More than a month since protesters started gathering outside New Hampshire Gov. Chris Sununu’s home in Newfields over his order requiring masks, police issued summonses to nine people and arrested one of them under a new anti-picketing ordinance passed by the selectboard, which includes Sununu’s brother.
Skylar Bennett, 38, of Concord, said Wednesday he will contest his arrest on charges of criminal trespass and disorderly conduct at a candlelight vigil outside the home on Monday night.
“It’s clear this ordinance in Newfields was specifically to benefit King Sununu,” Bennett said in a message to The Associated Press. He added that people have been gathering to protest because Sununu "closed the state."
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"That was really a sign that things have really amplified," Sununu told NBC10 Boston and NECN on Thursday. "The boundaries have simply been pushed, not just here in New Hampshire, but across America."
Sununu issued an executive order that took effect Nov. 20 requiring masks to be worn in public spaces, indoors or outside, when social distancing isn’t possible because of the coronavirus pandemic.
He said at the time a mandate was appropriate, given the rising percentage of positive test results, the fact that the number of people hospitalized with COVID-19 had doubled in the past two weeks, there were new outbreaks at five nursing homes, and an "incredibly alarming rate" of community transmission by people who aren’t showing symptoms. The order expires Jan. 15.
At least 100 people first appeared outside Sununu’s home to protest the order on Nov. 22. Frank Staples of the group Absolute Defiance said protesters gathered outside the governor’s house because Sununu had shut everything down, including the Statehouse, "so right now, this is the Statehouse."
"Unfortunately, folks have a perception that the goalposts have moved, that the goalposts of what's acceptable have moved, they really haven't," Sununu said. "Showing up at the Governor's house, in my backyard, at night, with a loaded gun, is still not okay."
There have been more protests since then. That led to the Dec. 22 passage of the ordinance by the three-member Newfields selectboard, which includes the governor’s brother, Michael Sununu.
The ordinance says "It is unlawful for any person to engage in picketing before or about the residence or dwelling of any individual in the town of Newfields." Violators are subject to a $100 fine.
The governor, who was not at home at the time of Monday’s gathering, had no involvement in the ordinance or in its enforcement, Sununu’s spokesperson, Benjamin Vihstadt, said in a statement.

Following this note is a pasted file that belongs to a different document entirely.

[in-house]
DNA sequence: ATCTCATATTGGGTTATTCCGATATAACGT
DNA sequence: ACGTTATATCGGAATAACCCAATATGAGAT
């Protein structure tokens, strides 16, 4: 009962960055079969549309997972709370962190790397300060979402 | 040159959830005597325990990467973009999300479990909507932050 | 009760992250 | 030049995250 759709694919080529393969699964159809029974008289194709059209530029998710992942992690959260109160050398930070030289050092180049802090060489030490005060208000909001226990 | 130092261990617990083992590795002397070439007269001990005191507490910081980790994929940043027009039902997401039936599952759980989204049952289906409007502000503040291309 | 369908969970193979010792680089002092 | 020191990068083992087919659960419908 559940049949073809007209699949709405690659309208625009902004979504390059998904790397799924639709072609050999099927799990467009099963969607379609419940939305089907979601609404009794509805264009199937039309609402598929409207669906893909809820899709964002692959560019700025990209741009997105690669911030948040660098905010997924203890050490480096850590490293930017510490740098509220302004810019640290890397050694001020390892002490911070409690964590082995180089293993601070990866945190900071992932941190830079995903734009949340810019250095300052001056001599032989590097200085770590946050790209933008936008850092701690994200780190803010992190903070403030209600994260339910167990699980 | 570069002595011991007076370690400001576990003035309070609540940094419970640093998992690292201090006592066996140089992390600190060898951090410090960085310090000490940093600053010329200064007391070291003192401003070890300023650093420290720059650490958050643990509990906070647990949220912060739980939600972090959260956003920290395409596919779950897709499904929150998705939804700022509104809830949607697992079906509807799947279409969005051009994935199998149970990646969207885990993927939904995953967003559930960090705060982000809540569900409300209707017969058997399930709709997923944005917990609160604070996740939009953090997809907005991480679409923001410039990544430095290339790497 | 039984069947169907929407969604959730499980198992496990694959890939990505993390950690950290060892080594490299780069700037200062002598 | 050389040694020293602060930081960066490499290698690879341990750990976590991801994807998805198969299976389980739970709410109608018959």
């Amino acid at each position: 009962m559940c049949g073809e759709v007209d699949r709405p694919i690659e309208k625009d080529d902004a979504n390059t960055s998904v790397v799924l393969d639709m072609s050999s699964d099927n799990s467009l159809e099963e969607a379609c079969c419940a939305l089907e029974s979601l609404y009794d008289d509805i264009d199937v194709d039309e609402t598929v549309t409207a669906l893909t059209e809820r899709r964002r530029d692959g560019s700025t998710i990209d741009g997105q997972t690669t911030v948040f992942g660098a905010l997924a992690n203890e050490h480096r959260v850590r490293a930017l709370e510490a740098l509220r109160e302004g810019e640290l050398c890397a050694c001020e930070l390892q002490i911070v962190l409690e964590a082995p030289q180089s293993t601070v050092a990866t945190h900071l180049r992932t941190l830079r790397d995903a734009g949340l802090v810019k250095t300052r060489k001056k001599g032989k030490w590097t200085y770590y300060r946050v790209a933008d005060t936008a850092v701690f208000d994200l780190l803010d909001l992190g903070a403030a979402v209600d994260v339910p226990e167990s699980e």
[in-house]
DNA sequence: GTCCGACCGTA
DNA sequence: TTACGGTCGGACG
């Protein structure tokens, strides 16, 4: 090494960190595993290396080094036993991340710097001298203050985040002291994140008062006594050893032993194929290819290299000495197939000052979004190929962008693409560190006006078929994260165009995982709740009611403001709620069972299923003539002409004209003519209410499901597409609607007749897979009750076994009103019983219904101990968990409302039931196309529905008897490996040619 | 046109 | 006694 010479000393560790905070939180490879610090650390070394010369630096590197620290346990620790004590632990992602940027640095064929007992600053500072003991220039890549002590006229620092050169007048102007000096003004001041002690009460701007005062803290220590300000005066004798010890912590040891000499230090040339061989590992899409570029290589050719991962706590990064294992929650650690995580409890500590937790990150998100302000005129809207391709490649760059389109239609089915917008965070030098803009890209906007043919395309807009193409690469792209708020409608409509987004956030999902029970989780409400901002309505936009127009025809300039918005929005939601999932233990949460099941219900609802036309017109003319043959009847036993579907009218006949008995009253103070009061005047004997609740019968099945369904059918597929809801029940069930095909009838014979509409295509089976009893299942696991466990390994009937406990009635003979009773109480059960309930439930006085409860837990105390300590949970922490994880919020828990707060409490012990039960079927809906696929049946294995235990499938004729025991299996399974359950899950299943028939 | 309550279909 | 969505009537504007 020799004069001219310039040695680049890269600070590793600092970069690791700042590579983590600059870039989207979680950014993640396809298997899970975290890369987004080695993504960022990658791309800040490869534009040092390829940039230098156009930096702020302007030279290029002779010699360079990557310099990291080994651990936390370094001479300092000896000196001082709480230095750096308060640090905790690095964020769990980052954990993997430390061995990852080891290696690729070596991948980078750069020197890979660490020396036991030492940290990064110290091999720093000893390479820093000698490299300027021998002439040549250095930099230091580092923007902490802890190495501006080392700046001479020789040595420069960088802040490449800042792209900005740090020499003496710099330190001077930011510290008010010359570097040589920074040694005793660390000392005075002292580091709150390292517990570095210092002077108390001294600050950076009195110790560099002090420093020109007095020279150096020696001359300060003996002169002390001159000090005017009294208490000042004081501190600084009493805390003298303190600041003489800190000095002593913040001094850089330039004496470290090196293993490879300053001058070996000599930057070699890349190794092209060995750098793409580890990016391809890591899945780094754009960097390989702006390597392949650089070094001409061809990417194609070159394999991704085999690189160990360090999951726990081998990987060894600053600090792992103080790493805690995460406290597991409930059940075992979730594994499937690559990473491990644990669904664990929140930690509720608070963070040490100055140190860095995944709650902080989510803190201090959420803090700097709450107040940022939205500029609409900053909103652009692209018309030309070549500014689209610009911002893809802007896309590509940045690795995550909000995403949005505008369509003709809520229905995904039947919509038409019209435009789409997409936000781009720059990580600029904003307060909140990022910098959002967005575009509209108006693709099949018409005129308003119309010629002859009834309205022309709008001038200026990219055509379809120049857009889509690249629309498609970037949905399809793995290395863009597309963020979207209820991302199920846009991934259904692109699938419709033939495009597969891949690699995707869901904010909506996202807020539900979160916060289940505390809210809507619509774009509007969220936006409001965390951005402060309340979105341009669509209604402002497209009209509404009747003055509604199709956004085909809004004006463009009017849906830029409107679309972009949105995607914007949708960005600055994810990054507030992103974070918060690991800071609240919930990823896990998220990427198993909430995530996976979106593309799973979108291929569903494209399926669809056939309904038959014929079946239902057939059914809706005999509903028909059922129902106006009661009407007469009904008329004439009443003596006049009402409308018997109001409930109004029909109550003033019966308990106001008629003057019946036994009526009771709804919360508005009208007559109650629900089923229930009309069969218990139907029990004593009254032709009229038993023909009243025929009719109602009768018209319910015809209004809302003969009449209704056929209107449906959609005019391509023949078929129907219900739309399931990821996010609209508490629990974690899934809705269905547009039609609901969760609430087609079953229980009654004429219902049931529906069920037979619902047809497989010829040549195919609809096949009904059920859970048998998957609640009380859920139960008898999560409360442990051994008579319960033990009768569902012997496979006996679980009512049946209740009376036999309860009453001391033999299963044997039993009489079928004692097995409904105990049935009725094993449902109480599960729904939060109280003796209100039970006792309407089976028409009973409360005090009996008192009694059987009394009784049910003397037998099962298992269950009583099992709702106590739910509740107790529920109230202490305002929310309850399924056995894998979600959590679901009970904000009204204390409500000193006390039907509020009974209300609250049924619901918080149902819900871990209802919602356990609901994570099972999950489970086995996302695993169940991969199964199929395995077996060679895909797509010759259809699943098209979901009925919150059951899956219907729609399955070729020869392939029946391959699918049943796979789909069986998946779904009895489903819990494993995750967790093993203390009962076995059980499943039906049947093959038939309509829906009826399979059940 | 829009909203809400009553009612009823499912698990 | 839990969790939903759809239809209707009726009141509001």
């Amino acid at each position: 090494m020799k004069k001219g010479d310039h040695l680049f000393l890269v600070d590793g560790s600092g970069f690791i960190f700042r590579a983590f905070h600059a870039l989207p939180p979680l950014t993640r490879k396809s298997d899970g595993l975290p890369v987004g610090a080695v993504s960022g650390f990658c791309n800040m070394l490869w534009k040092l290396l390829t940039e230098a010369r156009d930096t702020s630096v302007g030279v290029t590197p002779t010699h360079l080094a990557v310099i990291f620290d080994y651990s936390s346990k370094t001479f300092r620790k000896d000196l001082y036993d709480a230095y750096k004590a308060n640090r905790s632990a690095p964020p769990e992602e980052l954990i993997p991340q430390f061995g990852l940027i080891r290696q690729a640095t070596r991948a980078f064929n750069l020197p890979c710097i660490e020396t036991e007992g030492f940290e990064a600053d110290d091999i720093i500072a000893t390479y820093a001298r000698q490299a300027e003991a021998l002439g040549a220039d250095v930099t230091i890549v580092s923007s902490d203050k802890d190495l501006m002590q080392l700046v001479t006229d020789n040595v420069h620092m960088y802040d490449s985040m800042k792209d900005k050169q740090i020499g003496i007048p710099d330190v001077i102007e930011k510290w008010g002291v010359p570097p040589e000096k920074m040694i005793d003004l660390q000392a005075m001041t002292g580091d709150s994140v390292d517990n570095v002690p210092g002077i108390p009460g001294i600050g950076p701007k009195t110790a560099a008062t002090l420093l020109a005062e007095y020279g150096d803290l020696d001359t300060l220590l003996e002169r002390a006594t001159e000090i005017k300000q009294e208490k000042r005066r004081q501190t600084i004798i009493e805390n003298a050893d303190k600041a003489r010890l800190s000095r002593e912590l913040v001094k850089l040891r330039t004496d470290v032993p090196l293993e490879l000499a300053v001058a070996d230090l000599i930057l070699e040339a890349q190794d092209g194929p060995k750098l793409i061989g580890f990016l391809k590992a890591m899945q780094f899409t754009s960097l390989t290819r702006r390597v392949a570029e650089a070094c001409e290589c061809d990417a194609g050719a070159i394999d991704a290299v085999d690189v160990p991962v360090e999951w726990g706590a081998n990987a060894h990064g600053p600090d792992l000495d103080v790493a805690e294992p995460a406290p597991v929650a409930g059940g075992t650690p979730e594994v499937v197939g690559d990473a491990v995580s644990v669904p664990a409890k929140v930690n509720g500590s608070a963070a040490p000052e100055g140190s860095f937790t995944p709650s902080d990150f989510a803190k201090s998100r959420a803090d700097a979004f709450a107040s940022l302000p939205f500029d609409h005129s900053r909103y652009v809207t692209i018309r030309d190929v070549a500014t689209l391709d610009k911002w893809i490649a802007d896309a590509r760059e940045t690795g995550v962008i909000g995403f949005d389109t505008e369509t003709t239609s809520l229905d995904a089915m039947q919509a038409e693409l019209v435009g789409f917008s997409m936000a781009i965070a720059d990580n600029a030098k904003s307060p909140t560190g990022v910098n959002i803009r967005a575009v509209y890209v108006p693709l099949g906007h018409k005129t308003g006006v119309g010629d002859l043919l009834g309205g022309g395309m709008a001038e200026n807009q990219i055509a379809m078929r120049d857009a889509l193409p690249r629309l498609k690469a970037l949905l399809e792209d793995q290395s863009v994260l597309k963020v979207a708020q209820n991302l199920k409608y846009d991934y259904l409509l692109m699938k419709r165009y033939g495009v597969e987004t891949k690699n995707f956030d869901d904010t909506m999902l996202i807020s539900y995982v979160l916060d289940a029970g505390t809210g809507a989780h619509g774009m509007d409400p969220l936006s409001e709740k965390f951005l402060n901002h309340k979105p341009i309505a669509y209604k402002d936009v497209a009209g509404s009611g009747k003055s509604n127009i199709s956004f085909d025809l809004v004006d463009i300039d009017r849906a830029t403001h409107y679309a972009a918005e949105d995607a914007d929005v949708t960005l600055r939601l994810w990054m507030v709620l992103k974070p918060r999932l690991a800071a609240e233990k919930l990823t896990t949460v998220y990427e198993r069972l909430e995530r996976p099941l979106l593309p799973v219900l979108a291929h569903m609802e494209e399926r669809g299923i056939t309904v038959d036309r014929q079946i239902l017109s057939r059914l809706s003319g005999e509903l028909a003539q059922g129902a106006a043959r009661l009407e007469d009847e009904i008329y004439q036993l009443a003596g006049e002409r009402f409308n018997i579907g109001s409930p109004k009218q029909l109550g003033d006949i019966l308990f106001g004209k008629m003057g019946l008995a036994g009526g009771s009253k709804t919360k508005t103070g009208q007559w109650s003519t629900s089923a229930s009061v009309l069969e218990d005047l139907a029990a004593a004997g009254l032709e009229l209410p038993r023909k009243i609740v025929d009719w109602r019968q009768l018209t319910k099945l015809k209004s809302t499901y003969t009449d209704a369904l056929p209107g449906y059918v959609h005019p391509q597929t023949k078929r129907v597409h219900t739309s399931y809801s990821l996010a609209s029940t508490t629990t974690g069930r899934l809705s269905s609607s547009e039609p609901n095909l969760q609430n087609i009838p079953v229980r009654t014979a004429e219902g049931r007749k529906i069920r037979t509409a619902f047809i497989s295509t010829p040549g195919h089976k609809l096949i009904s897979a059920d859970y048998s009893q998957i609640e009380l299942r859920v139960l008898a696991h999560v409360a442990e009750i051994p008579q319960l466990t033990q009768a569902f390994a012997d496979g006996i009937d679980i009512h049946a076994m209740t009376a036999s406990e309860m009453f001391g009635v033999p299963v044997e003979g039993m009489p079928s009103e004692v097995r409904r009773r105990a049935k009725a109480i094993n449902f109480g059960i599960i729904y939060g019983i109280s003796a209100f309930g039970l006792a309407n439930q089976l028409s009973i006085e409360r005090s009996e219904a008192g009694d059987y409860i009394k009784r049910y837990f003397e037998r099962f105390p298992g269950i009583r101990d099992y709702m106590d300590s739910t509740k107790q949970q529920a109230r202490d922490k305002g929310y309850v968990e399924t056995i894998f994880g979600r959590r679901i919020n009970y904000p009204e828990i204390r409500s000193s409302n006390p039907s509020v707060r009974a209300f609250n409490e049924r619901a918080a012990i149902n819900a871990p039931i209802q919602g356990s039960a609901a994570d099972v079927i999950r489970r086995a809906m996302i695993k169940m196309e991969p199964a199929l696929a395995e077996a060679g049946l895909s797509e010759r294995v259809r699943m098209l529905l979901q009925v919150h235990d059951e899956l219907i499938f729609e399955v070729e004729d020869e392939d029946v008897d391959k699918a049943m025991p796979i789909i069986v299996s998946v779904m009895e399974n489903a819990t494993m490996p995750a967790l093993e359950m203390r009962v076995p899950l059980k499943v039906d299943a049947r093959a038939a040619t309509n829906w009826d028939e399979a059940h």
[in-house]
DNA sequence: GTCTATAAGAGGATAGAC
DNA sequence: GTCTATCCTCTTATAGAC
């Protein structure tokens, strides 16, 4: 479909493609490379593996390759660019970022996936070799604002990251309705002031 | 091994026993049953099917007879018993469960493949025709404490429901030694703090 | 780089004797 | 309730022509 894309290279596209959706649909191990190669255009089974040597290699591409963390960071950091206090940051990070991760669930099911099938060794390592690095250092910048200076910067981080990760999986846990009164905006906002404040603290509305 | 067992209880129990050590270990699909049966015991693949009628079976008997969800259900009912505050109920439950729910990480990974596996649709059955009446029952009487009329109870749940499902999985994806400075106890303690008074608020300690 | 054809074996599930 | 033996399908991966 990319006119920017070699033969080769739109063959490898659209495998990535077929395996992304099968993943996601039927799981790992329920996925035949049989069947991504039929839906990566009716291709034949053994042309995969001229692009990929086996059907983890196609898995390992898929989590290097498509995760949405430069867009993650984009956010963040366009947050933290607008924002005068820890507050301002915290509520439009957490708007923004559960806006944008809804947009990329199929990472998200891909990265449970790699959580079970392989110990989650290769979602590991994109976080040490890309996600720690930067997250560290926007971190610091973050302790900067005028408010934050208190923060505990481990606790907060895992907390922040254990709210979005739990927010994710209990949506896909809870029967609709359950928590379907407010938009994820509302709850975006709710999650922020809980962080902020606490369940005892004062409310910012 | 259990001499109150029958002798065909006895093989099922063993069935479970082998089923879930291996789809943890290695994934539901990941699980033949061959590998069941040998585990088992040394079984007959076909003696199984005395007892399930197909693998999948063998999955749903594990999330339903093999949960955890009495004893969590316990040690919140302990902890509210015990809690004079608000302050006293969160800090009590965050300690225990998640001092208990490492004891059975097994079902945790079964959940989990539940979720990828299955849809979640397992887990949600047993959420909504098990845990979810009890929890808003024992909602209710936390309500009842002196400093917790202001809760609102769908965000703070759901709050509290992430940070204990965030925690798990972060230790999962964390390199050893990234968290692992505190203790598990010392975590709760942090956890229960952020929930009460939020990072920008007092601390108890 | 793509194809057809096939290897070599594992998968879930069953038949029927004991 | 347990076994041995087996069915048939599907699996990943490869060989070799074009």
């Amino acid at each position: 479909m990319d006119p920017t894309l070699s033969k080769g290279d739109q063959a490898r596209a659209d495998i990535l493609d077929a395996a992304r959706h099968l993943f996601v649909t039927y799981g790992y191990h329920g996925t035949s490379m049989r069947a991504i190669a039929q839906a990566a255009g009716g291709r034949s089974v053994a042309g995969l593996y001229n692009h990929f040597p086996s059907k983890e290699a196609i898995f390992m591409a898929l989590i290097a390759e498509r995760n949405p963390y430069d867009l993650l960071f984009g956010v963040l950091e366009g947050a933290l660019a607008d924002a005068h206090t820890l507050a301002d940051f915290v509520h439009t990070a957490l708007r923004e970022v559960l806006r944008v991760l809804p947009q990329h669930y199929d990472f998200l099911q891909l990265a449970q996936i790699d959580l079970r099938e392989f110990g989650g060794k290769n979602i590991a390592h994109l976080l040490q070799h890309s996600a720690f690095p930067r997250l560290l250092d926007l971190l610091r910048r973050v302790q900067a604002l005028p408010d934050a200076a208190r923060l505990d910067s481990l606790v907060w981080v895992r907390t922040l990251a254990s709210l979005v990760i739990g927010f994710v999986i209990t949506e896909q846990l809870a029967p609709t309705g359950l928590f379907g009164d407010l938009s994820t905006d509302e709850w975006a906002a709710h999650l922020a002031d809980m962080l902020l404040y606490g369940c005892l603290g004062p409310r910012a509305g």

Sununu did announce Wednesday that he has decided to cancel his 2021 outdoor Inaugural Ceremony due to safety concerns in the wake of the protests outside his home.
"Our first responsibility has to be to the safety of my family and the constituents and the citizens," Sununu said. "Anytime you cancel a 200-year tradition, it's not an easy decision."
Sununu and the Executive Council will instead be sworn-in during a small ceremony on Jan. 7, 2021. He plans to deliver his inaugural address that night.
According to the minutes of the Dec. 8 board meeting, Newfields Police Chief Nathan Liebenow said the Nov. 22 protest was described as "very boisterous and disturbing" and generated a number of complaints from residents. There had been at least three more gatherings since then, and Liebenow said more events were planned into January. He said the intention of the ordinance is not to suppress or violate anyone’s constitutional right to free speech.
Assistant Attorney General Matthew Broadhead, the chief legal counsel for the state police, said the the language of the ordinance was similar to one affirmed by the U.S. Supreme Court. He also described “the verbal harassment endured by the governor, his family and nearby residents,” according to the minutes.
The Newfields Police Department, in its press release Wednesday, said the nine people were advised of the town’s residential picketing ordinance and instructed to stop, but didn’t, so they were given summonses for violating it.
The police department did not provide names other than Bennett’s, but the NH Journal said one of its reporters, Chris Maidment, was given a summons, even though he repeatedly identified himself as a reporter covering the event. The Journal said it will contest the summons and fine.